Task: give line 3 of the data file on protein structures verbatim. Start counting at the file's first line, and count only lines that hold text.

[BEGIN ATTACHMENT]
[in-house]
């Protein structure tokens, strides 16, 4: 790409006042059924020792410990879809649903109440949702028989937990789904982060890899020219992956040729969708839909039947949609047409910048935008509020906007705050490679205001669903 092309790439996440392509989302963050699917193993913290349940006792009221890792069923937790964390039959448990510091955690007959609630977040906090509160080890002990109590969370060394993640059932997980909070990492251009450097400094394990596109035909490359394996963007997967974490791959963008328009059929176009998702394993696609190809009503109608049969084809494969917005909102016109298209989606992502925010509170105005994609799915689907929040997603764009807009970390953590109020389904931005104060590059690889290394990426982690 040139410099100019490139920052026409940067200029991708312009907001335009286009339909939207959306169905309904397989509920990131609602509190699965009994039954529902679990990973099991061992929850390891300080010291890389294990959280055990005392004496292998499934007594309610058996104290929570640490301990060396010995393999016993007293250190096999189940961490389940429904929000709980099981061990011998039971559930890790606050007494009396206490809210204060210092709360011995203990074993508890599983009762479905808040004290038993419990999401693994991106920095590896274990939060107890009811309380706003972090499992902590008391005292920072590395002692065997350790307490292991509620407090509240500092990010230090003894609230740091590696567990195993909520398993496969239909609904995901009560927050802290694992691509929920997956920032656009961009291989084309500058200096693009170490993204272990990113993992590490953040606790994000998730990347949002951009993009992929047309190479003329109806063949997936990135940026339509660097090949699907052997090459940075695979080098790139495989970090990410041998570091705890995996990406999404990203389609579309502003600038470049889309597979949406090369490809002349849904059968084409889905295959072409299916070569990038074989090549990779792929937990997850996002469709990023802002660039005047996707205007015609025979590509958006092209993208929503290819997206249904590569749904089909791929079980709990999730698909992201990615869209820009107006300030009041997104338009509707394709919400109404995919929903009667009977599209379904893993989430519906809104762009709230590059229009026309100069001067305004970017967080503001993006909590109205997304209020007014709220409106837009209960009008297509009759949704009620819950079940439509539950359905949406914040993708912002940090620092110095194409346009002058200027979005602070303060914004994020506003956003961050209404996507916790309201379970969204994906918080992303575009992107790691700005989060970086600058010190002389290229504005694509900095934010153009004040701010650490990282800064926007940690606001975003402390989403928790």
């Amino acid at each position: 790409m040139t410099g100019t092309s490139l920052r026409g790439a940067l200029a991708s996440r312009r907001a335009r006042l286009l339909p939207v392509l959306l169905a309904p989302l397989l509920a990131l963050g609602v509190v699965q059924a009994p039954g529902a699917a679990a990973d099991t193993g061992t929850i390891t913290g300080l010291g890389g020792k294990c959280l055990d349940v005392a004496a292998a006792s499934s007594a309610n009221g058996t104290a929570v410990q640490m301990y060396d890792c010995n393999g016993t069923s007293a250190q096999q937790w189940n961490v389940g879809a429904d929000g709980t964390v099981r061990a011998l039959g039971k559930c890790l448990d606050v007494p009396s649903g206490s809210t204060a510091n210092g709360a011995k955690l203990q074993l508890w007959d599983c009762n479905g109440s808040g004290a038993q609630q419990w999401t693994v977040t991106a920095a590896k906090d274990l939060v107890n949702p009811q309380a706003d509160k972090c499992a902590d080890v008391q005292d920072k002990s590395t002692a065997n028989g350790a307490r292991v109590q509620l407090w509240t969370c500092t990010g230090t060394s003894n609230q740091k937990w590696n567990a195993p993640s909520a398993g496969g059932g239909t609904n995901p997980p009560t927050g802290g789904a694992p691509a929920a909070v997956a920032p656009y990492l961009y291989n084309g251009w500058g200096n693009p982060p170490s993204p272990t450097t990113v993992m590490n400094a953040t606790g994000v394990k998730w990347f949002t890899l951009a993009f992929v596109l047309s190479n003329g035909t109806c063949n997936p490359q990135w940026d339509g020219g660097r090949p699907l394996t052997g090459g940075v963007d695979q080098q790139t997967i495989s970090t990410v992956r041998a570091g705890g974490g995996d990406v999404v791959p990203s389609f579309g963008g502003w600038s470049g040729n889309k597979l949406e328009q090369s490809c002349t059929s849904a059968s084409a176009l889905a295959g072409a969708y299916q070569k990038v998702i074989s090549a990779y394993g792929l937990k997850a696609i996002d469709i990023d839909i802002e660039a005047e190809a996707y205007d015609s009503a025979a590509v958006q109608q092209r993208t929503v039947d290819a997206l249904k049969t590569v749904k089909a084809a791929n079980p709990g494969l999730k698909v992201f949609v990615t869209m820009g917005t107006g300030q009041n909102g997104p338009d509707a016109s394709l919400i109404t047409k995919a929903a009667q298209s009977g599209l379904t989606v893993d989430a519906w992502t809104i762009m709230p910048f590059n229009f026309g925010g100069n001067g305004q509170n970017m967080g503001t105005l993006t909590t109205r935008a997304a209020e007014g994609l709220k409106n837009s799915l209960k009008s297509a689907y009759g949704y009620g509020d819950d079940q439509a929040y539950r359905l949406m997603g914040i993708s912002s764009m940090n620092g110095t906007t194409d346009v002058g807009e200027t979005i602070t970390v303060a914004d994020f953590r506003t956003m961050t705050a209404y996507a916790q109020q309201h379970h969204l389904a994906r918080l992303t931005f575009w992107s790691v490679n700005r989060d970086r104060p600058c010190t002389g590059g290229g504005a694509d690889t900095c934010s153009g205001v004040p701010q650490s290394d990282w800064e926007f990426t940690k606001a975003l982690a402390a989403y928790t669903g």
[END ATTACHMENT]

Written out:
């Amino acid at each position: 790409m040139t410099g100019t092309s490139l920052r026409g790439a940067l200029a991708s996440r312009r907001a335009r006042l286009l339909p939207v392509l959306l169905a309904p989302l397989l509920a990131l963050g609602v509190v699965q059924a009994p039954g529902a699917a679990a990973d099991t193993g061992t929850i390891t913290g300080l010291g890389g020792k294990c959280l055990d349940v005392a004496a292998a006792s499934s007594a309610n009221g058996t104290a929570v410990q640490m301990y060396d890792c010995n393999g016993t069923s007293a250190q096999q937790w189940n961490v389940g879809a429904d929000g709980t964390v099981r061990a011998l039959g039971k559930c890790l448990d606050v007494p009396s649903g206490s809210t204060a510091n210092g709360a011995k955690l203990q074993l508890w007959d599983c009762n479905g109440s808040g004290a038993q609630q419990w999401t693994v977040t991106a920095a590896k906090d274990l939060v107890n949702p009811q309380a706003d509160k972090c499992a902590d080890v008391q005292d920072k002990s590395t002692a065997n028989g350790a307490r292991v109590q509620l407090w509240t969370c500092t990010g230090t060394s003894n609230q740091k937990w590696n567990a195993p993640s909520a398993g496969g059932g239909t609904n995901p997980p009560t927050g802290g789904a694992p691509a929920a909070v997956a920032p656009y990492l961009y291989n084309g251009w500058g200096n693009p982060p170490s993204p272990t450097t990113v993992m590490n400094a953040t606790g994000v394990k998730w990347f949002t890899l951009a993009f992929v596109l047309s190479n003329g035909t109806c063949n997936p490359q990135w940026d339509g020219g660097r090949p699907l394996t052997g090459g940075v963007d695979q080098q790139t997967i495989s970090t990410v992956r041998a570091g705890g974490g995996d990406v999404v791959p990203s389609f579309g963008g502003w600038s470049g040729n889309k597979l949406e328009q090369s490809c002349t059929s849904a059968s084409a176009l889905a295959g072409a969708y299916q070569k990038v998702i074989s090549a990779y394993g792929l937990k997850a696609i996002d469709i990023d839909i802002e660039a005047e190809a996707y205007d015609s009503a025979a590509v958006q109608q092209r993208t929503v039947d290819a997206l249904k049969t590569v749904k089909a084809a791929n079980p709990g494969l999730k698909v992201f949609v990615t869209m820009g917005t107006g300030q009041n909102g997104p338009d509707a016109s394709l919400i109404t047409k995919a929903a009667q298209s009977g599209l379904t989606v893993d989430a519906w992502t809104i762009m709230p910048f590059n229009f026309g925010g100069n001067g305004q509170n970017m967080g503001t105005l993006t909590t109205r935008a997304a209020e007014g994609l709220k409106n837009s799915l209960k009008s297509a689907y009759g949704y009620g509020d819950d079940q439509a929040y539950r359905l949406m997603g914040i993708s912002s764009m940090n620092g110095t906007t194409d346009v002058g807009e200027t979005i602070t970390v303060a914004d994020f953590r506003t956003m961050t705050a209404y996507a916790q109020q309201h379970h969204l389904a994906r918080l992303t931005f575009w992107s790691v490679n700005r989060d970086r104060p600058c010190t002389g590059g290229g504005a694509d690889t900095c934010s153009g205001v004040p701010q650490s290394d990282w800064e926007f990426t940690k606001a975003l982690a402390a989403y928790t669903g």